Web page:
Jump to content
  • Announcements

    • Hayley

      Something Wicked This Way Comes...   10/09/2019

      The Autumn Supporter Giveaway!       Welcome to the very first of the seasonal BCF supporter giveaways! This month also marks one year since I took on the forum, so I want to say an extra huge thank you to all of you for keeping this place going. I have a little bit more to say about that later but, for now, let's get to the giveaway!     The Autumn Giveaway winner will be getting two Penguin Little Black Classics, The Tell-Tale Heart by Edgar Allan Poe and To Be Read At Dusk by Charles Dickens. Both of these little books contain three atmospheric short stories, perfect for autumnal evenings. The winner will also get Mary Shelley tea (a lavender and vanilla black tea) from Rosie Lea Tea's Literary Tea Collection (https://www.rosieleatea.co.uk/collections/literary-tea-collection) and a chocolate skull, to really get that spooky atmosphere .   and...   A special treat for a special month. The winner will choose one of the following recent paperback releases from the independent bookshop Big Green Bookshop:       The Wych Elm by Tana French A House of Ghosts by W.C. Ryan Melmoth by Sarah Perry The Familiars by Stacey Halls  The Dark Descent of Elizabeth Frankenstein by Kiersten White   The winner will be chosen via the usual random selection process in one week. Patreon supporters are entered automatically. If you aren't a patreon supporter but you'd like to join in with this giveaway, you can support here: https://www.patreon.com/bookclubforum.   I really hope you're all going to like this introduction to the seasonal giveaways. It's been a lot of fun to put together. Other chocolate skulls may have been harmed during the selection process…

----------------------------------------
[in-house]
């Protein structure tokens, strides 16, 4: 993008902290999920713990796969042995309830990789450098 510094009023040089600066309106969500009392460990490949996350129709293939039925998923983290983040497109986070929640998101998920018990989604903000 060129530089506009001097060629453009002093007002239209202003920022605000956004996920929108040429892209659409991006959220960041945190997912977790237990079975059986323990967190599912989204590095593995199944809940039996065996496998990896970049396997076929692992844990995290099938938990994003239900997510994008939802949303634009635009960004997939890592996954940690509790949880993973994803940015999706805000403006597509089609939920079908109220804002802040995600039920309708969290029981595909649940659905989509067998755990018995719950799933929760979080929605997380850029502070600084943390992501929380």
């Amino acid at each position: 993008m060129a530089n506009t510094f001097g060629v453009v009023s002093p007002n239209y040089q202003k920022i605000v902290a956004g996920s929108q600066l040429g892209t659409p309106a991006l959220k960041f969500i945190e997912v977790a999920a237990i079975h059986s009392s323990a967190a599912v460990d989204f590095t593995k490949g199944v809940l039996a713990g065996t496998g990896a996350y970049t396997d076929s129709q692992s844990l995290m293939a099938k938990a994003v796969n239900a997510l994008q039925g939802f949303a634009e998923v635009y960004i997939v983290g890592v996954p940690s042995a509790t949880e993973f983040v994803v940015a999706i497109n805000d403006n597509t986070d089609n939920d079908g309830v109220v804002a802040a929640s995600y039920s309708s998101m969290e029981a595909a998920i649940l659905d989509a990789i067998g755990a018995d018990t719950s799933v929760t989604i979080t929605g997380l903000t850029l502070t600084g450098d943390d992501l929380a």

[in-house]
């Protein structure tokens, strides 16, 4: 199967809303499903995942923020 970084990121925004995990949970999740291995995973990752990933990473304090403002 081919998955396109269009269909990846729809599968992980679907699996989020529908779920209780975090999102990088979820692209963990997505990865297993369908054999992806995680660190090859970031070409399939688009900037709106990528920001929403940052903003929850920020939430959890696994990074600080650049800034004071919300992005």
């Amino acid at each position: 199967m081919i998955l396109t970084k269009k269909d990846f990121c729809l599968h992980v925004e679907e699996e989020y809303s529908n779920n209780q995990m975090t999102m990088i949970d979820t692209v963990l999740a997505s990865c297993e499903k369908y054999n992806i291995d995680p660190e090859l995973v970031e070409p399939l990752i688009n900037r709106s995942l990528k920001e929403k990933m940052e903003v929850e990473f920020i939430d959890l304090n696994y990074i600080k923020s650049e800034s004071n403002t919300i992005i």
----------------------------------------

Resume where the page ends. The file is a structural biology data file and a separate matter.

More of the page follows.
SiameseCat

Member
  • Content count

    74
  • Joined

  • Last visited

About SiameseCat

  • Rank
    Settling In

Profile Information

  • Reading now?
    Sarah Rayne The Whispering
  • Gender
    Male
  • Location:
    UK
  1. Fifty Shades of Grey, E.L. James

    Again, (self-)worth and contributions are surely down to every individual, aren't they? Without referring to you, women demanding consideration because they're women is irrational and causing a lot of trouble. You often have incompetent females being propped up in important positions just to satisfy political correctness. The unpleasant truth is that a lot of women constantly take time off over family matters. This needn't be trivial, but they do contribute less if seen as a group. So if such a woman's husband has to pick up the slack, why shouldn't he earn more? If anything women are making it unfair on other women who don't take advantage of a man or the system. And what about all those divorces where a man ends up destitute because he has to support her lifestyle? If things are skewed, it's often in women's favour.
  2. Fifty Shades of Grey, E.L. James

    I always aim to stay outside any box. Sent you a pm about the other thing ...
  3. Fifty Shades of Grey, E.L. James

    Well,"that" is the one part of life where gender does matter. (Haven't read the book though.)
  4. Fifty Shades of Grey, E.L. James

    Ah see, but you're a guy, going by your photo. I.e. usually more logical, much as it hurts me to bow to stereotypical characteristics. Your definition probably is idealistic, which is why I didn't suspect it. Btw, have you heard of MGTOW? (Maybe not a subject for this thread though.)
  5. Fifty Shades of Grey, E.L. James

    As if a sense of entitlement (god complex) was a male thing. I'm all for having self-respect - as an individual, any individual. And gender is just one minor thing among many that make an individual. What's the big deal with being female? You're either one gender or the other. Isn't pride in one's incidental gender aiming a little low? It was just a toss of the dice before birth after all. Shouldn't pride be reserved for things we have achieved and that actually matter?